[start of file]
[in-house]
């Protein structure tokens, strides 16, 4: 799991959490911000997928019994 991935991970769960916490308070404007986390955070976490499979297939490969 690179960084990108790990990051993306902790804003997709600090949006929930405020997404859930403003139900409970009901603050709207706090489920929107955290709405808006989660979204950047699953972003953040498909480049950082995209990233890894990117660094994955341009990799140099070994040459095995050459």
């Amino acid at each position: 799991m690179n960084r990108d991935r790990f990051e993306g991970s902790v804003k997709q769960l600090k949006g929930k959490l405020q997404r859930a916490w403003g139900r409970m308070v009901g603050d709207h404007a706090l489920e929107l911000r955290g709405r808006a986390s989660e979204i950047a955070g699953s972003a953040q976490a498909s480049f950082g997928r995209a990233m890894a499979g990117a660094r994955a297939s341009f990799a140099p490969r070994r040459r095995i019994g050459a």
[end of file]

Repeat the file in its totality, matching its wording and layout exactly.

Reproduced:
[in-house]
């Protein structure tokens, strides 16, 4: 799991959490911000997928019994 991935991970769960916490308070404007986390955070976490499979297939490969 690179960084990108790990990051993306902790804003997709600090949006929930405020997404859930403003139900409970009901603050709207706090489920929107955290709405808006989660979204950047699953972003953040498909480049950082995209990233890894990117660094994955341009990799140099070994040459095995050459």
């Amino acid at each position: 799991m690179n960084r990108d991935r790990f990051e993306g991970s902790v804003k997709q769960l600090k949006g929930k959490l405020q997404r859930a916490w403003g139900r409970m308070v009901g603050d709207h404007a706090l489920e929107l911000r955290g709405r808006a986390s989660e979204i950047a955070g699953s972003a953040q976490a498909s480049f950082g997928r995209a990233m890894a499979g990117a660094r994955a297939s341009f990799a140099p490969r070994r040459r095995i019994g050459a």